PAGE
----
Suicide
Suicide


4.0
excellent

Review

by aniym20 USER (10 Reviews)
May 10th, 2007 | 28 replies | 10,825 views


Release Date: 1977 | Tracklist

Review Summary: Immeasurably influential record that has lost little of its bite over the years. While sometimes I get why Martin Rev used one hand to play during concerts and the other to block objects hurled at him, this really is rather good stuff.

2 of 2 thought this review was well written

I’ve been listening to this a great deal lately, and have been wondering how I discovered this absolute beast of a record in the first place. It actually happened after I came across the Raveonettes' video for ‘Attack of the Ghost Riders’ (Whip it On, 2002), which explicitly referenced ‘Ghost Rider’, the opening track of First Album. Thoroughly entertained by its self-consciously low-tech video, I scoured Amazon.com reviews trying to find all possible snippets of information on the Danish group. Given that it was 2002, and the band was new on the scene, it was hard to find anything at all in English. One review did mention the Suicide connection, so I simply followed more links to eventually find this blood-stained cover artwork staring me in the face.

Vocalist Alan Vega and keyboardist Martin Rev formed one of the oddest ensembles in rock counterculture. They had no guitarist and no drummer; the music consisted entirely of dark, dissonant and often outright ugly keyboard rhythms, and a monotonous, dual-beat drum machine.

The aforementioned ‘Ghost Rider’ is first out of the gates, and sets in stone the foundations for post-punk, industrial, new wave and techno, all within its brief 2:30 duration. Throbbing bass drums and a staccato, buzzing keyboard refrain fuel the song, as Alan Vega’s bizarre rockabilly drawl and surreal lyrics fill the song with a post-apocalyptic rush of indie noir:

Ghost Rider, motorcycle hero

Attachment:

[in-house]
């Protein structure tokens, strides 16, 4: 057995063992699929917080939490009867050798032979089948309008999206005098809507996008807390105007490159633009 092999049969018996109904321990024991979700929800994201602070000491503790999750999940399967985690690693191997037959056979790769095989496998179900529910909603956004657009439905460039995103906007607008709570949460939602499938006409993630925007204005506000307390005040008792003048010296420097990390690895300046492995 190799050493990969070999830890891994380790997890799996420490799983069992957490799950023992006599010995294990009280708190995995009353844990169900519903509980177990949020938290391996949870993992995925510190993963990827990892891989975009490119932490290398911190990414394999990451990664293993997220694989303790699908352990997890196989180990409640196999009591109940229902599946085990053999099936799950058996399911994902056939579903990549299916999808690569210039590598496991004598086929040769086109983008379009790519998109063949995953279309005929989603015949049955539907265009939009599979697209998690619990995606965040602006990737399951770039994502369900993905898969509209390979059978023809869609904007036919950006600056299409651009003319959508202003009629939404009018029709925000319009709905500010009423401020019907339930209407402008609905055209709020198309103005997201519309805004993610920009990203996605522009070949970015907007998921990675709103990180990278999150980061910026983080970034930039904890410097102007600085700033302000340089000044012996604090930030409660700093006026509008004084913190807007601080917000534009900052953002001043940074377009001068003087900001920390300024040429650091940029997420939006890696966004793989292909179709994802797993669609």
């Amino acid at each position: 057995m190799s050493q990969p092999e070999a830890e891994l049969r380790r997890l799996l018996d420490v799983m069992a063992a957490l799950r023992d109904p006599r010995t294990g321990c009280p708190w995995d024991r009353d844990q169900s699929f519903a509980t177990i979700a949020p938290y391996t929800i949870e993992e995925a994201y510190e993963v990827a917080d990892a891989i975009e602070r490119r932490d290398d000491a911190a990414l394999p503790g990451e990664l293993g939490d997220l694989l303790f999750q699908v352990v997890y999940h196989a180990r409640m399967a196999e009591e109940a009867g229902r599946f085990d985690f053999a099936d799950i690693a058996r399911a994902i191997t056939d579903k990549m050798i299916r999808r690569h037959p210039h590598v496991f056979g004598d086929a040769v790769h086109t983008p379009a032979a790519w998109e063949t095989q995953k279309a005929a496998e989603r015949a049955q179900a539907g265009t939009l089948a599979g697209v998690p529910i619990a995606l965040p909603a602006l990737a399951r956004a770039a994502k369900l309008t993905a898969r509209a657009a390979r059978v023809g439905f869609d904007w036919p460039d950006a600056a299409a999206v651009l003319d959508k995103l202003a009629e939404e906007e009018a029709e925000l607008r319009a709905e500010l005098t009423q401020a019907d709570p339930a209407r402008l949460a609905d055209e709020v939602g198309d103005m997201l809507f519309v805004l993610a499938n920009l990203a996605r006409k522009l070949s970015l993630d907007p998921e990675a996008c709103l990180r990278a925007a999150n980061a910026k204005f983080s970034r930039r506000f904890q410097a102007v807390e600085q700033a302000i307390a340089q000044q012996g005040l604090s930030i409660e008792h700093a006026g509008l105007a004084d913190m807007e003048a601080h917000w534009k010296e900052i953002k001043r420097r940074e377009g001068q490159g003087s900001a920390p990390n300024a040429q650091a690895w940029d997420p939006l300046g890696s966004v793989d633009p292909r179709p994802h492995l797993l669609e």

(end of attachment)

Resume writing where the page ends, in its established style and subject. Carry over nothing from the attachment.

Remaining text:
Baby, baby baby he’s a-screaming the truth
Slippin’ round round round in a blue jumpsuit
America, America’s killing its youth

‘Rocket USA’ has Vega toning down his vocal theatrics in order to match the quietly menacing pulse of Martin Rev’s keyboards and the ghostly kick of the drum machine. Suicide’s minimalism can be compared to Closer-era Joy Division. While the groups were poles apart both physically (Manchester and New York) and musically, both put similarly styled touches of brooding tension on their music. Suicide however, always maintained an eclectic taste for the outlandish, and managed to work it into their sleazy, back-alley concoctions with ridiculous ease. It’s best seen on cuts like ‘Johnny’, the former of which features a completely out-of-the-blue barbershop melody-inspired flanged keyboard drone, with Vega indulging in pure Elvis posturing.

‘Girl’ illuminates the hedonistic side of the macabre leather-clad image of apathetic cool that Suicide cultivated in the New York underground. Vega balances the blatant sleaziness of the lyrics and the equally filthy keyboard jams by interjecting his vocals with a series of ever-so-effeminate yelps of orgasmic pleasure. Unlike his more overtly ‘punk’ contemporaries, his voice isn’t limited to tuneless hollering or manic screaming; he’s taken enough cues from Lou Reed and Bowie to know that his slightly trembling, breathy vocal style works well with a slight glam tinge, creating an interesting contrast with the group’s subdued style of deconstructed nihilism.

And nihilistic they were, make no mistake. Suicide’s live performances are legendary for regularly ending in riots. Audience members already annoyed with the minimalist arrangements (no live drummers, definitely no guitars) would be further antagonized by Alan Vega, who would often end up being attacked by the crowd after whipping them into a frenzy by swinging chains at them mid-performance.